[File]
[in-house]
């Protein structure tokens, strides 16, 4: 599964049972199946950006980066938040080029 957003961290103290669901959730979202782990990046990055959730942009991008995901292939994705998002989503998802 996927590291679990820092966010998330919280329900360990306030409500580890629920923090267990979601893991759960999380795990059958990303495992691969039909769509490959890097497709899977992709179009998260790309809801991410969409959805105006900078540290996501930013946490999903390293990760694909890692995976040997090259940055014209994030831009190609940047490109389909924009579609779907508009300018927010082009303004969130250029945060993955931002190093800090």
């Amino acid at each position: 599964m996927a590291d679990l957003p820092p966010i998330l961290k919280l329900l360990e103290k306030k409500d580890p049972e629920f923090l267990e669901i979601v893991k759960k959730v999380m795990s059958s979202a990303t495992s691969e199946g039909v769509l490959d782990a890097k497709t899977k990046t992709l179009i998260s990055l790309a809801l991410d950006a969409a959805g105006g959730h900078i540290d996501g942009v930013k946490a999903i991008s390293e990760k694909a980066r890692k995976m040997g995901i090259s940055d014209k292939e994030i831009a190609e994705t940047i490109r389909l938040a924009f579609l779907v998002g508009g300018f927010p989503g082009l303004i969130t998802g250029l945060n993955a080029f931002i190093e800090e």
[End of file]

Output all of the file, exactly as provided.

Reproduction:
[in-house]
């Protein structure tokens, strides 16, 4: 599964049972199946950006980066938040080029 957003961290103290669901959730979202782990990046990055959730942009991008995901292939994705998002989503998802 996927590291679990820092966010998330919280329900360990306030409500580890629920923090267990979601893991759960999380795990059958990303495992691969039909769509490959890097497709899977992709179009998260790309809801991410969409959805105006900078540290996501930013946490999903390293990760694909890692995976040997090259940055014209994030831009190609940047490109389909924009579609779907508009300018927010082009303004969130250029945060993955931002190093800090």
């Amino acid at each position: 599964m996927a590291d679990l957003p820092p966010i998330l961290k919280l329900l360990e103290k306030k409500d580890p049972e629920f923090l267990e669901i979601v893991k759960k959730v999380m795990s059958s979202a990303t495992s691969e199946g039909v769509l490959d782990a890097k497709t899977k990046t992709l179009i998260s990055l790309a809801l991410d950006a969409a959805g105006g959730h900078i540290d996501g942009v930013k946490a999903i991008s390293e990760k694909a980066r890692k995976m040997g995901i090259s940055d014209k292939e994030i831009a190609e994705t940047i490109r389909l938040a924009f579609l779907v998002g508009g300018f927010p989503g082009l303004i969130t998802g250029l945060n993955a080029f931002i190093e800090e």